Science Fair Project Encyclopedia
- This article is about the month of May. For other uses, see May (disambiguation).
May begins (astrologically) with the sun in the sign of Taurus and ends in the sign of Gemini. Astronomically speaking, the sun begins in the constellation of Aries and ends in the constellation of Taurus.
In old Japanese calendar, the month is called Satsuki (皐月). It is also a common name for females. In Japan, there is the so-called May sickness , a kind of sickness where new students or workers start to be tired of their new schoolwork or jobs. It is due to a Japanese custom that all schoolyears and fiscal years start on April 1st.
Events in May
- In the pagan wheel of the year May begins at or near Bealtaine in the northern hemisphere and Samhain in the southern hemisphere.
- In the Irish calendar May 1 is Beltane (Bealtaine), the first day of Summer, and a public holiday is held on the first Monday in May.
- In many countries, May Day is May 1. This is celebrated as Labor Day in many countries.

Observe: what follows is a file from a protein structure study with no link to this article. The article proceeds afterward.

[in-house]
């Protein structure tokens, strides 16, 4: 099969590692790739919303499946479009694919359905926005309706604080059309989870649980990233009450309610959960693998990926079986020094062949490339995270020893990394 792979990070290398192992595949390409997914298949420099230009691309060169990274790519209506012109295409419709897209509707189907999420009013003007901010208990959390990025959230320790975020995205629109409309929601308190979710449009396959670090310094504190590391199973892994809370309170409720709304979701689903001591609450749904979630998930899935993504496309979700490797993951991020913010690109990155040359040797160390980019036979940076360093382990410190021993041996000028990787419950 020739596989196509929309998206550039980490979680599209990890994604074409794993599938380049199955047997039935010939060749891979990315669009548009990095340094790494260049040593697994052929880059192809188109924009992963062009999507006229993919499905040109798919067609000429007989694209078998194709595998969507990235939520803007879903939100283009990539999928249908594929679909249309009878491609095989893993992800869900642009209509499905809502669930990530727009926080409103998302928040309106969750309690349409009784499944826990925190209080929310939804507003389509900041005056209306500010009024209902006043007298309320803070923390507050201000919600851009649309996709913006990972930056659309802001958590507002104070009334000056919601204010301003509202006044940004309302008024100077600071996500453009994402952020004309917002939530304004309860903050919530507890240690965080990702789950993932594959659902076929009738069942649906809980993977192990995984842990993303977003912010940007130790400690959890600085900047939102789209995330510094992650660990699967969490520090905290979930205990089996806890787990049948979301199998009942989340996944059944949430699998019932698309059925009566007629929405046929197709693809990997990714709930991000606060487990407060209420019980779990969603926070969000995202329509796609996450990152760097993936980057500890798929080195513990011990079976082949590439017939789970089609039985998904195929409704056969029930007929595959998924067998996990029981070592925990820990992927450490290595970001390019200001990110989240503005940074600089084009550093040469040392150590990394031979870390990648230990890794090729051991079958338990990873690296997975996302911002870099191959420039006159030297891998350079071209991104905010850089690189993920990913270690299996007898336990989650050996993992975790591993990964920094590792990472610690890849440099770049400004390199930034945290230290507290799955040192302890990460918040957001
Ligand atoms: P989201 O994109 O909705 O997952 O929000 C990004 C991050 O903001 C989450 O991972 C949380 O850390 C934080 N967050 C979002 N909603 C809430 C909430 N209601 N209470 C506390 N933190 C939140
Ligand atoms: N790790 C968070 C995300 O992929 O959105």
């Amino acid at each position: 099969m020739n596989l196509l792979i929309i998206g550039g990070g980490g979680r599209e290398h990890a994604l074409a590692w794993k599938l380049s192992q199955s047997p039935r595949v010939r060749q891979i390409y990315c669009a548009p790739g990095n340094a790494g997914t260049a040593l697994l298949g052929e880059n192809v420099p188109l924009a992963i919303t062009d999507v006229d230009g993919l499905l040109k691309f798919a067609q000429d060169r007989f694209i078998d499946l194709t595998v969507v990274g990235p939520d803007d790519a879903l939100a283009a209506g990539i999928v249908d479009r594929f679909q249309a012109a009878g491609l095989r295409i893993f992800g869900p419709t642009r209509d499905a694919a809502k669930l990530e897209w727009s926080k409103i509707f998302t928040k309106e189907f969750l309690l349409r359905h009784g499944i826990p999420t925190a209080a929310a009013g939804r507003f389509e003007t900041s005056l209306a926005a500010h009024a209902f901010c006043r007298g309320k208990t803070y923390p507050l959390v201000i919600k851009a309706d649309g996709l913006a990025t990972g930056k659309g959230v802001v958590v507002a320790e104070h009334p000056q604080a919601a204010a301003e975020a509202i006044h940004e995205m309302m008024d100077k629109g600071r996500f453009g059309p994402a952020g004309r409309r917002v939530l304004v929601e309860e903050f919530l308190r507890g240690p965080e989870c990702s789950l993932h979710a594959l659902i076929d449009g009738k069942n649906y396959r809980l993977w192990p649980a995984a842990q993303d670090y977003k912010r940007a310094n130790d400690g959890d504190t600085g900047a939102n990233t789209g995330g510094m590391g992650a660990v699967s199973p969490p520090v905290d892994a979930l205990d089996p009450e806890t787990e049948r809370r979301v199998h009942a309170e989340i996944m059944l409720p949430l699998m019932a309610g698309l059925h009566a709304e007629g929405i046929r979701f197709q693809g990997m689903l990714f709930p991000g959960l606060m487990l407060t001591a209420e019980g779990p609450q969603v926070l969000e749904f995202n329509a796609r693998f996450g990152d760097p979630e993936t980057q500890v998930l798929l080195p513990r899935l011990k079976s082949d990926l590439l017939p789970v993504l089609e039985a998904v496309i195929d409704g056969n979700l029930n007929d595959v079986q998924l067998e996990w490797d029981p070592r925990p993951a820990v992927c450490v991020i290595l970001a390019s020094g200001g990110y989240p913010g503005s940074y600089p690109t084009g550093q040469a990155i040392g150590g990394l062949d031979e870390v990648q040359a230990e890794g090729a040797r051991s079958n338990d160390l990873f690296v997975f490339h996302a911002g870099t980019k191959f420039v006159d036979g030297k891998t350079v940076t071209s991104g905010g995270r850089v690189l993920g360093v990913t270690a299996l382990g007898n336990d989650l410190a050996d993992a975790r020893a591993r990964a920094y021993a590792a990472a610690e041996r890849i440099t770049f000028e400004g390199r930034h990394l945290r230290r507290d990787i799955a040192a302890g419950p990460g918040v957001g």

- In the United Kingdom, May Day is May 1, but a public holiday is held on the first Monday in May.
- Eastern Christianity celebrates Easter on a Sunday between April 4 and May 8.
- In Western Europe May 8 is day of victory in WWII. In Eastern Europe it is celebrated in May 9.
- In Europe May 9 is day of Europe
- In Kentucky, United States, the Kentucky Derby is held on the first Saturday in May.
- In the US, Canada and Australia, Mother's Day is the second Sunday in May.
- In Canada, Victoria Day is observed on the Monday on or before May 24. In Quebec, it is known as Patriotes Day (Journée nationale des patriotes).
- In the US, Memorial Day, a public holiday, is on May 31, but observed on the last Monday in May.
- In Argentina, the May Revolution (or Revolución de Mayo), a national holiday, is on May 25.
- No other month begins on the same day as May.
- May's flower is the hawthorn.
- May's birthstone is the emerald.
- No President of the United States has ever died in May (The only month with no presidential deaths)
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